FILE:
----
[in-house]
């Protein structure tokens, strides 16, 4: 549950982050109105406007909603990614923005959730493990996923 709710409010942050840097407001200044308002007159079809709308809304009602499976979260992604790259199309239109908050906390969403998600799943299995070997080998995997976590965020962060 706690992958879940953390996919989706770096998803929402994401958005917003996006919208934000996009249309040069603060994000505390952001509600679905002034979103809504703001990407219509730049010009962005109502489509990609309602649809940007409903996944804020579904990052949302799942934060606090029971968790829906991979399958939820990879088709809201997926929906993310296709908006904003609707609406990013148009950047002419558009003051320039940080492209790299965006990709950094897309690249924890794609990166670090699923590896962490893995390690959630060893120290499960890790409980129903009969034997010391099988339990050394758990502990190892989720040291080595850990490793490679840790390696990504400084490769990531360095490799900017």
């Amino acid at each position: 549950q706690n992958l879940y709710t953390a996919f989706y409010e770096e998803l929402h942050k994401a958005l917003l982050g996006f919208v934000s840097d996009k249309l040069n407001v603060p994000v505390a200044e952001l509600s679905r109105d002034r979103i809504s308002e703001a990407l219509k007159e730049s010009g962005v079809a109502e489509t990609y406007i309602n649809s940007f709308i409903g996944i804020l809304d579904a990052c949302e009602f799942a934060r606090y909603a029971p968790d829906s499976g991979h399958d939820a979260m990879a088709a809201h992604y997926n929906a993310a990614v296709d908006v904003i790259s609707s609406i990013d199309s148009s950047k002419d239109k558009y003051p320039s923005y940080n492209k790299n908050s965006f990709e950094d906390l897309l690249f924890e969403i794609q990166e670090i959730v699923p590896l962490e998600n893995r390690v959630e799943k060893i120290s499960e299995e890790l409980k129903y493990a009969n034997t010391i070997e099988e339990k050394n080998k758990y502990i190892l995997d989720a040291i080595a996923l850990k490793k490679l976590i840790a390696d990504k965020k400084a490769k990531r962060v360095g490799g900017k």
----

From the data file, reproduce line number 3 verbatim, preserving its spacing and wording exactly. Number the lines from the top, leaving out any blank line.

């Amino acid at each position: 549950q706690n992958l879940y709710t953390a996919f989706y409010e770096e998803l929402h942050k994401a958005l917003l982050g996006f919208v934000s840097d996009k249309l040069n407001v603060p994000v505390a200044e952001l509600s679905r109105d002034r979103i809504s308002e703001a990407l219509k007159e730049s010009g962005v079809a109502e489509t990609y406007i309602n649809s940007f709308i409903g996944i804020l809304d579904a990052c949302e009602f799942a934060r606090y909603a029971p968790d829906s499976g991979h399958d939820a979260m990879a088709a809201h992604y997926n929906a993310a990614v296709d908006v904003i790259s609707s609406i990013d199309s148009s950047k002419d239109k558009y003051p320039s923005y940080n492209k790299n908050s965006f990709e950094d906390l897309l690249f924890e969403i794609q990166e670090i959730v699923p590896l962490e998600n893995r390690v959630e799943k060893i120290s499960e299995e890790l409980k129903y493990a009969n034997t010391i070997e099988e339990k050394n080998k758990y502990i190892l995997d989720a040291i080595a996923l850990k490793k490679l976590i840790a390696d990504k965020k400084a490769k990531r962060v360095g490799g900017k």